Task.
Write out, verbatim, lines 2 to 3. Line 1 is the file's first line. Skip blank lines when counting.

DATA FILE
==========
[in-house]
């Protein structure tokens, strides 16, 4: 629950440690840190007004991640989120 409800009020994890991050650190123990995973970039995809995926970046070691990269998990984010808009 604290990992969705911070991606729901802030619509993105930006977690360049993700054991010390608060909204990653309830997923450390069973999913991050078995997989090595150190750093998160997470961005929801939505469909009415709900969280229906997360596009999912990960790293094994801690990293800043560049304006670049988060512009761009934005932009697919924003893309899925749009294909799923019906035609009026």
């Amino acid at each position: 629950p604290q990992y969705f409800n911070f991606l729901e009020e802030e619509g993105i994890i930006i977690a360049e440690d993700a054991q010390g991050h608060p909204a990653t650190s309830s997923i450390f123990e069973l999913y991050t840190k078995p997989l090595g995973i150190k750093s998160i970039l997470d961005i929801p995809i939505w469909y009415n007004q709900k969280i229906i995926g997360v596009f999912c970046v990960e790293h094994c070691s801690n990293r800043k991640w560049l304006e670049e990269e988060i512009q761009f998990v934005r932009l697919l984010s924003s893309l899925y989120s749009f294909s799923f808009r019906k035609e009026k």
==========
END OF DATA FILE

């Protein structure tokens, strides 16, 4: 629950440690840190007004991640989120 409800009020994890991050650190123990995973970039995809995926970046070691990269998990984010808009 604290990992969705911070991606729901802030619509993105930006977690360049993700054991010390608060909204990653309830997923450390069973999913991050078995997989090595150190750093998160997470961005929801939505469909009415709900969280229906997360596009999912990960790293094994801690990293800043560049304006670049988060512009761009934005932009697919924003893309899925749009294909799923019906035609009026």
């Amino acid at each position: 629950p604290q990992y969705f409800n911070f991606l729901e009020e802030e619509g993105i994890i930006i977690a360049e440690d993700a054991q010390g991050h608060p909204a990653t650190s309830s997923i450390f123990e069973l999913y991050t840190k078995p997989l090595g995973i150190k750093s998160i970039l997470d961005i929801p995809i939505w469909y009415n007004q709900k969280i229906i995926g997360v596009f999912c970046v990960e790293h094994c070691s801690n990293r800043k991640w560049l304006e670049e990269e988060i512009q761009f998990v934005r932009l697919l984010s924003s893309l899925y989120s749009f294909s799923f808009r019906k035609e009026k």